In this series codrespondents for The Washington Post examine how middle-class families make ends meet in Western Europe and Japan and how their standard of living compares with that of middle class Americans.

In the Japan of only a few years ago, Hikoharu Kure and his wife, Motoko, would have stood out as extravagant spenders.

Those were the days of pinching pennies and nose-to-the-grindstone frugality, and a typical Japanese family like the Kures had no margin to afford the good life.

Today, they dine out two or three times a month as a family, and he enjoys several private dinners with friends. They take a two or three-week vacation at the seashore each year. His golfing and other sports cost the family $116 a month, and her hobbies of pottery weaving and metal working cost twice as much. Keeping their 11-year-old son in private school takes $1,628 each year.

They keep a sizable bank balance for emergencies but do not -- by deliberate choice -- bother with permanent savings. The future is not something Hikoharu Kure worries about. He is 40 and a man of many lively interests, and he believes in spending now on what his family wants.

It is a well-articulated philosophy. "I feel that a thousand yen now is equal to 10,000 yen for what I will want in my fifties," he says.

"Now I have energy and many interests. I can enjoy it more now. Some people want to save their money for their old age, but that is not my attitude."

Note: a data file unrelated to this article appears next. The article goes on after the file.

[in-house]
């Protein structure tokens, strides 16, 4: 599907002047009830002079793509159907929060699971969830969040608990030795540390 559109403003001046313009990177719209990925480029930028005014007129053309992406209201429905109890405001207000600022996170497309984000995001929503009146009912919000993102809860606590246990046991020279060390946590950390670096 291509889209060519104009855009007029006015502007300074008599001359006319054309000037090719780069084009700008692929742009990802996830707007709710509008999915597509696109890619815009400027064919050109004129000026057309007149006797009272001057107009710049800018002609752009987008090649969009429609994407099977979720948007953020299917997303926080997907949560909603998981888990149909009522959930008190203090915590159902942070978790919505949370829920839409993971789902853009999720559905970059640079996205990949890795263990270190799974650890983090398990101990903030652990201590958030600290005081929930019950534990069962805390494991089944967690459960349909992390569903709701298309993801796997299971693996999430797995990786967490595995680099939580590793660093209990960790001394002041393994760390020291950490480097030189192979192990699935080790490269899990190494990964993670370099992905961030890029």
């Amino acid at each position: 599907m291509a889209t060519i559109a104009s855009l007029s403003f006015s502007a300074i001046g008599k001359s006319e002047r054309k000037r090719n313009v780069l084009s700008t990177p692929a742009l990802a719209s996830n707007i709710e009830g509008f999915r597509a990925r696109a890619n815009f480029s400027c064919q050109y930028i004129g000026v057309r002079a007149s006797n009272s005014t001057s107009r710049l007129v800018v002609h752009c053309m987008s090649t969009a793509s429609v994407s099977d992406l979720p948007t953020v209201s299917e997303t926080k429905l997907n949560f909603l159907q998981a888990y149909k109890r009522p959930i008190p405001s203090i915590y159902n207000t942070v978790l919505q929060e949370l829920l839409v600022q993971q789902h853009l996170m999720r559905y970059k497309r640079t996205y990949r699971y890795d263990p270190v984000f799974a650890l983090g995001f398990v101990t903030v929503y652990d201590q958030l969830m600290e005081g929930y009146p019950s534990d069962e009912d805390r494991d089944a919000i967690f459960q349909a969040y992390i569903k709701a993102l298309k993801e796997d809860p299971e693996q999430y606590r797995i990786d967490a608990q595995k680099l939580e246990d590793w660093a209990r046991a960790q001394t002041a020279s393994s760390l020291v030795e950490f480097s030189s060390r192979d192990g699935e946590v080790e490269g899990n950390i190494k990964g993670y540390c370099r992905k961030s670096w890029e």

An amiable and self-assured man of 40, Kure is the model Japanese government executive -- well-educated, hard-working, disciplined. A good student, he passed entrance exams with a score good enough to win admission to prestigious Tokyo University. His graduation there with a degree in political economy assured him a choice of the best jobs in government or private industry.

He chose the government and 15 years ago began a career with the Ministry of International Trade and Industry (MITI), perhaps the most powerful agency. He was recently assigned to a key job as managing director of a ministry off-shoot, a public corporation that helps arrange loans for depressed industries, such as shipbuilding.

With the promotion went a substantial salary increase and, with the help of two large annual bonuses, Kure now takes home about $21,860 after taxes and social security deductions. He lives comfortably and is satisfied with his income.

"At first, when I had been with MITI for only a short time, I was disappointed because my friends in the banks and trading companies were earning 30 to 50 percent more," he recalls. But the years have brought raises and he has no complaints.

The American middle-class family of similar age and income would find the Kures' living quarters cramped. Their four-room apartment in the fashionable Shibuya section of Tokyo is small by U.S. standards but roomy by Japanese and is fitted with modern appliances. It is also the key to the Kures' material success and explains how they can live so comfortably on his income.

The government subsidizes almost all of the rent, a key fringe benefit begun in the early post-war years for government and industry executives when housing in Tokyo was hard to find. They pay only about $33 a month for rent. Without the subsidy, Kure estimates, "I would be paying 10 times that amount.